Dying Onion Easter Eggs – The Beauty of Imperfection

If you’re of a certain age and grew up with garish Hanna-Barbera cartoons, you harbor some nostalgia for Easter eggs dyed in lavishly fake hues not found in nature. Bubblegum pink, say, or Tang orange. But aesthetics have changed since then, especially among those of us who have embraced sustainable living. We crave something more in tune with the earth using natural dyes and decorations, which is what Lia charged me to bring to you in this post.

onion-dyed-easter-eggsThankfully, there are plenty of resources for how to make dyes by boiling colorful ingredients (think beets, blueberries, and the like) to extract their pigments, which you then use to dye hard-cooked eggs (the egg-dying equivalent of using henna to color your hair). What’s Cooking America has clear instructions to make fruits, vegetables, and spices into dyes. Culinary Musings has groovy ideas for using rubber bands and tape to create batik-like patterns.

I admire people who have the patience and steady hands to turn everyday objects into works of art . . . but the truth is, I’m just not one of them. I tried to shift this assignment to one of my colleagues–Jackie, maybe, since her beautiful gyoza are edible works of art. But, no, Lia thought my Everywoman lack of handicraft skills made me an ideal candidate. If we found a project that I could master, anyone could succeed.

So off I went in search of the simple.

Luckily, Lia mentioned something about using onion skins to dye eggs. This requires nothing more than eggs, papery onion skins, cheesecloth, and kitchen twine. I loved the idea of using humble items that I had on hand to create subtly beautiful patterns reminiscent of marbled endpapers from old books. Even better, I could cook the raw eggs and dye them in one step.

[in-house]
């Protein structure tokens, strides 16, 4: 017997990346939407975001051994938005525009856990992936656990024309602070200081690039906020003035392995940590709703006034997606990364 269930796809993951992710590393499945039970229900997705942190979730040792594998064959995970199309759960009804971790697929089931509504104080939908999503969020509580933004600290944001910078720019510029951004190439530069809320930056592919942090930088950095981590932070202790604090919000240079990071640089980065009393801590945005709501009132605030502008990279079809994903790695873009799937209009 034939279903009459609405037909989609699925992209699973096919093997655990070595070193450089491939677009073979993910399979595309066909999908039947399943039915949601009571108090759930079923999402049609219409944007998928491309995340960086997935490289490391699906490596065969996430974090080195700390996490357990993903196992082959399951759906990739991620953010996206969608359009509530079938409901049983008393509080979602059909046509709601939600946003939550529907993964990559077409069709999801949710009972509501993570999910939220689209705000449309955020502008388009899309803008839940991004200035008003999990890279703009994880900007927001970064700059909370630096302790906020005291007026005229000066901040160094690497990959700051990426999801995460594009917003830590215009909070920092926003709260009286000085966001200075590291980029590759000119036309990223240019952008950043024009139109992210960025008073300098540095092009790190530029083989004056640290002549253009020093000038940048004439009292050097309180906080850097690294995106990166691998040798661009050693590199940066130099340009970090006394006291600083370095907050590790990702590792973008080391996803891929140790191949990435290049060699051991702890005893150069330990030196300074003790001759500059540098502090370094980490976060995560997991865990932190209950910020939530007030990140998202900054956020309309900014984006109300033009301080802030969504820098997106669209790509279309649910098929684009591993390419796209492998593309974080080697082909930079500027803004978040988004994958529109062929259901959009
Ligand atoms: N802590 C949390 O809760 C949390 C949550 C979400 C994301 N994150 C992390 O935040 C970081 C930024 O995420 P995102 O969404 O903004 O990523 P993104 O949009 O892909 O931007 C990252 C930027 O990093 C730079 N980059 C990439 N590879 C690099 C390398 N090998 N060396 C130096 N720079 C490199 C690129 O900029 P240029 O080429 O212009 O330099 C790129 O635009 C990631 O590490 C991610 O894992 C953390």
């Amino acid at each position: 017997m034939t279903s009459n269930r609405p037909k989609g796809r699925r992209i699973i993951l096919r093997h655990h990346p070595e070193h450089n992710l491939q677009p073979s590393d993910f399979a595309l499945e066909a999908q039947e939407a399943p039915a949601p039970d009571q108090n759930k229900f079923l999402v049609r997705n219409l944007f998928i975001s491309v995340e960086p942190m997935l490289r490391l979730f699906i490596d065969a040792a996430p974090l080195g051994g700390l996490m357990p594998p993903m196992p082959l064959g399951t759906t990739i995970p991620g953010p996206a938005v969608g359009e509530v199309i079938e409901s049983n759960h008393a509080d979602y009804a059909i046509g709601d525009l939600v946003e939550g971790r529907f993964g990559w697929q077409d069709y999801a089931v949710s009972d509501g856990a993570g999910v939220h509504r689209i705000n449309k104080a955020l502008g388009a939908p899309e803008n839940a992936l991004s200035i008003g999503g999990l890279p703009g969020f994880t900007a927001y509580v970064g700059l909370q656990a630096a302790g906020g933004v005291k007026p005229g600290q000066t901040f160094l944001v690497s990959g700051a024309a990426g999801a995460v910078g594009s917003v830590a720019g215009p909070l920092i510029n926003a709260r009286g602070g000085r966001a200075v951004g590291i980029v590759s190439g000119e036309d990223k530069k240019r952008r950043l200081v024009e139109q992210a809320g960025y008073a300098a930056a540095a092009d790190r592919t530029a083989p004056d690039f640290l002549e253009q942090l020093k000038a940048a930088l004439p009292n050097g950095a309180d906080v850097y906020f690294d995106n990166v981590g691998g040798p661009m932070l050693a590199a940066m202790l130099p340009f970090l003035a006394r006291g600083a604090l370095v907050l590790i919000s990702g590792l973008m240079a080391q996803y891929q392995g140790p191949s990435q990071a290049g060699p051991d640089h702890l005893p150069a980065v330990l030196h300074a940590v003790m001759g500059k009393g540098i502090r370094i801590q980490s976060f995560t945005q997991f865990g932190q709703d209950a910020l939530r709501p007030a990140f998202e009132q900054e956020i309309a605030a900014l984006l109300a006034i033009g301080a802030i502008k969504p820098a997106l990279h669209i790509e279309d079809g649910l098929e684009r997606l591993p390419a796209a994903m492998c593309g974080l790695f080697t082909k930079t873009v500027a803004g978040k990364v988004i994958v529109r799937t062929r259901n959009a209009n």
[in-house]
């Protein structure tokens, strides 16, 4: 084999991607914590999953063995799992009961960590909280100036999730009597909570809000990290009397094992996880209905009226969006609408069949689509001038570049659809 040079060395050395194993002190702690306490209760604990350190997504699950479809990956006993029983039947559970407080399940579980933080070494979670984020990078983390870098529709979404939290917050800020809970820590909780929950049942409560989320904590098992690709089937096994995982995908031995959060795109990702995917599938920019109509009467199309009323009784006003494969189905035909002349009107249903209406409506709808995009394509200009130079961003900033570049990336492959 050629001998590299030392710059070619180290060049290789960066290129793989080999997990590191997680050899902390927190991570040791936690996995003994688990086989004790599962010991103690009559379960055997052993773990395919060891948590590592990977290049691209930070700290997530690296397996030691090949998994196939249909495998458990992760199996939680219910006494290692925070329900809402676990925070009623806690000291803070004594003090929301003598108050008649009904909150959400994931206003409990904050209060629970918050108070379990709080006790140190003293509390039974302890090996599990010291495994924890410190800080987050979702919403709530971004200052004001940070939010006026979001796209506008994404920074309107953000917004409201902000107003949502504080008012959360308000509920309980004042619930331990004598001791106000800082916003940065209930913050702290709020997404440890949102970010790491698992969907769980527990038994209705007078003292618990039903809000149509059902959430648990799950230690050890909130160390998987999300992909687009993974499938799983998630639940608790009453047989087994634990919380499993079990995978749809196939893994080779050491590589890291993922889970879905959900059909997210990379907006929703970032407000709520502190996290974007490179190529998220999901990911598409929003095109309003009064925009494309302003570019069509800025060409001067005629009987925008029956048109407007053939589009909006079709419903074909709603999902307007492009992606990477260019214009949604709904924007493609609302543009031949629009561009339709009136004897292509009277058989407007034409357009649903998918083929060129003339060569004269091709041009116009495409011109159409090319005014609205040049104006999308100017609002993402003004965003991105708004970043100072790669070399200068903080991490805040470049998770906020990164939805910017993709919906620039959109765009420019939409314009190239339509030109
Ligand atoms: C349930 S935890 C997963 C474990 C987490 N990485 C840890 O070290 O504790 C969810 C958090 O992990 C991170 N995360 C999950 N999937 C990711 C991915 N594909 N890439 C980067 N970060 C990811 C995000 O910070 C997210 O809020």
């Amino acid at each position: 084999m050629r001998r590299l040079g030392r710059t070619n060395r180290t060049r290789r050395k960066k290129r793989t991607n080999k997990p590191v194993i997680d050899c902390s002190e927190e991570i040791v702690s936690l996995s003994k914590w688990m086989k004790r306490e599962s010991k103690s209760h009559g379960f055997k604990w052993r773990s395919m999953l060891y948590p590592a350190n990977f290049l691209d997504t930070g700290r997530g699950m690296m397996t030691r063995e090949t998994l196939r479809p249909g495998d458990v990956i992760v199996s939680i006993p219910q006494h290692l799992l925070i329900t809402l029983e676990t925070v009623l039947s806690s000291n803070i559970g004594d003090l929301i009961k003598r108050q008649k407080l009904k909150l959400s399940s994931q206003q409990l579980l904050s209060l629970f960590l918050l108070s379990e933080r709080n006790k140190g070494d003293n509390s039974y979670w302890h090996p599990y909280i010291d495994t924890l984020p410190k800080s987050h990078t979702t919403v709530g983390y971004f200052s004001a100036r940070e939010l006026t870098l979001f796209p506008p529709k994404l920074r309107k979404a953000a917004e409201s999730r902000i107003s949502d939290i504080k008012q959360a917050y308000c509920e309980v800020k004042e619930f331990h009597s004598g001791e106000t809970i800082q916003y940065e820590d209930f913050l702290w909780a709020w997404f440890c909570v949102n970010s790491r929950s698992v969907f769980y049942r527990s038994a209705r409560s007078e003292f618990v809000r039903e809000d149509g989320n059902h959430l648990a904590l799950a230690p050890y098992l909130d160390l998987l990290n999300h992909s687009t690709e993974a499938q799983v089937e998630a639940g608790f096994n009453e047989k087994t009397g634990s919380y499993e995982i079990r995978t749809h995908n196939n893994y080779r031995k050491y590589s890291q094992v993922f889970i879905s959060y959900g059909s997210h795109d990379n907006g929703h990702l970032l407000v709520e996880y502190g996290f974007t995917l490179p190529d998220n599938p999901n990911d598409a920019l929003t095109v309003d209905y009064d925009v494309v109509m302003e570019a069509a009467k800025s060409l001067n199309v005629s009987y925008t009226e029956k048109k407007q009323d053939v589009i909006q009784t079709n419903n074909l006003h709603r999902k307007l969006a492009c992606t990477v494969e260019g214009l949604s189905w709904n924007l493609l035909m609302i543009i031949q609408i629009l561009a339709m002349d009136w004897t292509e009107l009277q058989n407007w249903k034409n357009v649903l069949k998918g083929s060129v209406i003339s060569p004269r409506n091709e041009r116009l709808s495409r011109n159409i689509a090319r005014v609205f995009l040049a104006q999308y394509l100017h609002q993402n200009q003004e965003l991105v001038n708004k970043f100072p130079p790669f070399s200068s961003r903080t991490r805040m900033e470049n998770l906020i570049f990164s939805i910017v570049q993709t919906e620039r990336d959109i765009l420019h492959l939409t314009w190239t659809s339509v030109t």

The real beauty of this project is that it’s all about imperfection. The onion skins don’t have to be uniform sizes, and they needn’t be wrapped perfectly around the eggs. In fact, the more they overlap, and the less perfect they are, the more interesting the results.

Use white-shell eggs, so the subtle colors from the onion skins show up nicely. A combination of the papery skins from red and yellow onions will give the eggs a marbled yellow-and-brown pattern. Here’s what you need:

  • Selection of papery skins from red and yellow onions
  • White-shell eggs, at room temperature to prevent them from cracking when added to boiling water
  • Cheesecloth, cut into 6-inch squares (2 yards is plenty for 6-8 eggs)
  • Kitchen twine
  • Vegetable oil

Place skins in a bowl of warm water to soften them. Dip an egg in warm water. Drape pieces of skin around the egg (similar to doing papier mache). Wrap the egg in a double layer of cheesecloth; secure with kitchen twine. Repeat with as many eggs, onion skins, cloth, and twine as you like.

Bring a large saucepan of water to a boil. Gently lower eggs into pan. Cook 11 minutes. Transfer eggs to an ice bath. Unwrap eggs and gently wipe them dry with a clean towel. Dip a towel in oil and rub each egg to give it a pretty sheen.

What to do with those leftover onions? Sub them for the peppers in our Sweet Pepper Confit or Quick-Pickled Red Onions (which will work with any kind of onions) to serve with your Easter meal, or on a sandwich with leftovers.

A longtime editor, writer, and recipe developer, Alison Ashton is a Cordon Bleu-trained chef and NOURISH Evolution’s editorial director. She has worked as a features editor for a national wire service and as senior food editor for a top food magazine. Her work has appeared in Cooking Light, Vegetarian Times, and Natural Health.


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